This is by far the most frequently asked question I get in my office. Why? well first, it is super convenient, so parents love it. Second, many are pretty sweet, so kids love it. And third, it’s a pretty cheap meal so people eat it a lot. So, is cereal healthy? Let me break it down.
But first, a little back story….
I consider myself a true 90’s child in just about every way possible. I am talking full on 90’s favorites. My garage was home to the skip it, moon shoes, the neon pogo stick, you name it, I loved it! I also grew up with a wide array of sugary cereal favorites. So let me start by saying, I am not going to tell you to stop buying your kids cereal.
Sometimes I hate to admit it, but here are a few that were in my line up:
- Captain Crunch with crunch berries,
- Coooooo-kie crisp!
- Berry berry kix
- Rice crispy treats cereal.
All sugar loaded. I’m pretty sure some of those are not even on the market anymore!
Here is the kicker….while all these cereals made a regular appearance in my household, we also had plenty of breakfast options without lots of added sugar.
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Don’t make sugar a big deal
I don’t remember cereal ever being a big deal in my house. I loved it, but I didn’t eat it every day. I think I turned out okay 🙂 and your kiddos will too! They key is to maintain a good balance between the sugary stuff and the good for you stuff.
If you have read any of my other blog posts or worked with me one on one, you know I am all about including things your kids enjoy but doing so with firm limits.
So while a little sugary cereal isn’t going to hurt them, and while you will never hear me say cut out all cereal, I will tell you that there are some pretty good alternatives without a ton of added sugars that your kiddos just might love.
But really, is cereal healthy?
Ready-to-eat breakfast cereals are not only quick and easy as a breakfast, but they also contain many nutrients that are important for growing children. Most breakfast cereals are fortified with key nutrients including B vitamins, iron, calcium, and vitamin D that help kids grow!
So the short answer is YES!
Breakfast cereal can be a great and nutritious option for kids while helping them meet key nutrient needs. However, walking down the cereal aisle can be very overwhelming for parents. There are so many options, colorful boxes and fun characters that catch your child’s attention. Sometimes, I even hear parents tell me the cereal aisle causes fights between them and their kids. Additionally, it can be confusing for parents to identify a good cereal option when there are so many claims listed on the boxes.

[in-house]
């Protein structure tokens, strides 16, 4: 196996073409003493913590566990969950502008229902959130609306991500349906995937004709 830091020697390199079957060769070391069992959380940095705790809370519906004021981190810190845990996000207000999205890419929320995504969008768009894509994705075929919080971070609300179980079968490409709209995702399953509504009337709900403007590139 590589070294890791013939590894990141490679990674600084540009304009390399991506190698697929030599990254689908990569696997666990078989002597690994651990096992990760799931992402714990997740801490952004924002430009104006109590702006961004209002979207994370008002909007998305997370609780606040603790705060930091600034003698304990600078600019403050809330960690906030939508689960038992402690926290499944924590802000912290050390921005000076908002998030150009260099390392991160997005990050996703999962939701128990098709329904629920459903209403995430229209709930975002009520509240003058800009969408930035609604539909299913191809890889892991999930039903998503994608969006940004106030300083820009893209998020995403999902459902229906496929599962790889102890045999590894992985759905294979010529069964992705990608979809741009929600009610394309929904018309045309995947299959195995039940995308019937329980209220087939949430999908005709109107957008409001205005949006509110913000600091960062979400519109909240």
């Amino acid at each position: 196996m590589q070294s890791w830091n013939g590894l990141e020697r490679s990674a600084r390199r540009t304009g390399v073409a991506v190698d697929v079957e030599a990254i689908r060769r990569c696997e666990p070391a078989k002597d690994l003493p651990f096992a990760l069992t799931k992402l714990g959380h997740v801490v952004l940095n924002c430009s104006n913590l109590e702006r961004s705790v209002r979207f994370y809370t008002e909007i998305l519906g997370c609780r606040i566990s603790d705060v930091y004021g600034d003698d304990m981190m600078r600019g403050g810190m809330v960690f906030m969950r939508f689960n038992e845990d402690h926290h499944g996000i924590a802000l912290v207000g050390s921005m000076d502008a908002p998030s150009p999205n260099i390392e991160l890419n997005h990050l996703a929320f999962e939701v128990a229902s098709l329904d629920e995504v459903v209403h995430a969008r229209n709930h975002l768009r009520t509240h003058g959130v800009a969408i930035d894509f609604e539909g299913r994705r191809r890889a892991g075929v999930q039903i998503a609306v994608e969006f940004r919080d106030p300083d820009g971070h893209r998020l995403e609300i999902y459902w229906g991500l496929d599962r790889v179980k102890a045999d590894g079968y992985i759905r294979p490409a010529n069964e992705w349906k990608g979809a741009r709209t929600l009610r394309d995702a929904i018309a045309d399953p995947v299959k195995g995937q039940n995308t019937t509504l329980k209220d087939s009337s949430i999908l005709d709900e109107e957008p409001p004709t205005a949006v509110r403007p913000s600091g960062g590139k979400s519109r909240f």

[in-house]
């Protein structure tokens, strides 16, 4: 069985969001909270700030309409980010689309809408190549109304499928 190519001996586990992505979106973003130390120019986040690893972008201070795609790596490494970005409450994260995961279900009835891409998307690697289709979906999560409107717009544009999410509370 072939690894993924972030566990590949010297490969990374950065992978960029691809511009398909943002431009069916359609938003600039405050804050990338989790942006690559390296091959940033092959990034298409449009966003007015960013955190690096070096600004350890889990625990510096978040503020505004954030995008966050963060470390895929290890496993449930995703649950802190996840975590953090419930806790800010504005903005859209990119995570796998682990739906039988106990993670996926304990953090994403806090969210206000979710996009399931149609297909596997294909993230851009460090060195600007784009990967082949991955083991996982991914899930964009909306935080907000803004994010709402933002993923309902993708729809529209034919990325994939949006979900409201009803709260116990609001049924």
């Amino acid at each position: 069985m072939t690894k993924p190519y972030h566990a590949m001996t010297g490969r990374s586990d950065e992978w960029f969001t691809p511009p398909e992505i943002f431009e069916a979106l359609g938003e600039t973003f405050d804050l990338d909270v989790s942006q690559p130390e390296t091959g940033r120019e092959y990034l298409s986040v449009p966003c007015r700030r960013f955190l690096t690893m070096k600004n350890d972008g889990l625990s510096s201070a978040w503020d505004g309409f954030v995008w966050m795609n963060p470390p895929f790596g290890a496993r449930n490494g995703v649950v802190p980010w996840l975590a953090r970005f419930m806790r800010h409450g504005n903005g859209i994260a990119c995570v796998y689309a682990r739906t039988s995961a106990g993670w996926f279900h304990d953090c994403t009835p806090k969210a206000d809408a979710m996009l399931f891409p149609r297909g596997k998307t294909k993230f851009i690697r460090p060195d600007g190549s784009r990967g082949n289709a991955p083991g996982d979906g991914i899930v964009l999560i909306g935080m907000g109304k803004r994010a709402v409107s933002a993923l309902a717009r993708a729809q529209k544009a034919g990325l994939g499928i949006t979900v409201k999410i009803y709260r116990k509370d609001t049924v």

What to look for when buying cereal
There is no one best cereal out there, but there are certainly many that are good breakfast options. The key is knowing what to look for when you are shopping. Understanding a few key items on the box can help you pick a better cereal choice for your kids.
- Look for cereals that are low in added sugars.
- You can identify added sugars by reading the label on the back of the box.
- High sugar cereals also tend to be lower in fiber. These cereals do not keep kids full as long.
- Sugar may be listed in many different forms. Here are a few:
- raw sugar
- brown rice syrup or other types of syrup
- Despite what you may have heard, sugar is sugar no matter how natural it seems.
Goal: Find cereal with no more than 9 grams of sugar per serving.
- Fiber is an important component of your child’s diet because it helps keep them full and satisfied longer.
- It also helps (along with protein/fat) to combat the “I’m hungry” statement 20 min after breakfast.
- Fiber is one way to help with bathroom regularity and may help prevent constipation in children.
- More on constipation here. (Free printable included!)
- Fiber needs vary by age. A good rule of thumb to determine how much fiber your child needs is to take their age and add 5 to it. This will tell you the daily grams of fiber your child needs.
- EXAMPLE: if your child is 4 years old, 4 years + 5 grams = 9 grams of fiber per day.
- Breakfast cereal can be a great way to help meet your child’s daily fiber goals if chosen well.
Goal: Find cereal with ~5 grams of fiber or more per serving.
- There are two types of grains, whole and refined.
- Whole grains contain all parts of the grain, the bran, germ, and endosperm. These contain fiber.
- When reading the label, you might see these listed as:
- Whole wheat flour
- Cracked wheat
- Brown rice.
- When reading the label, you might see these listed as:
- Refined grains go through a process of milling to remove the bran and germ, which removes the fiber and some other nutrients.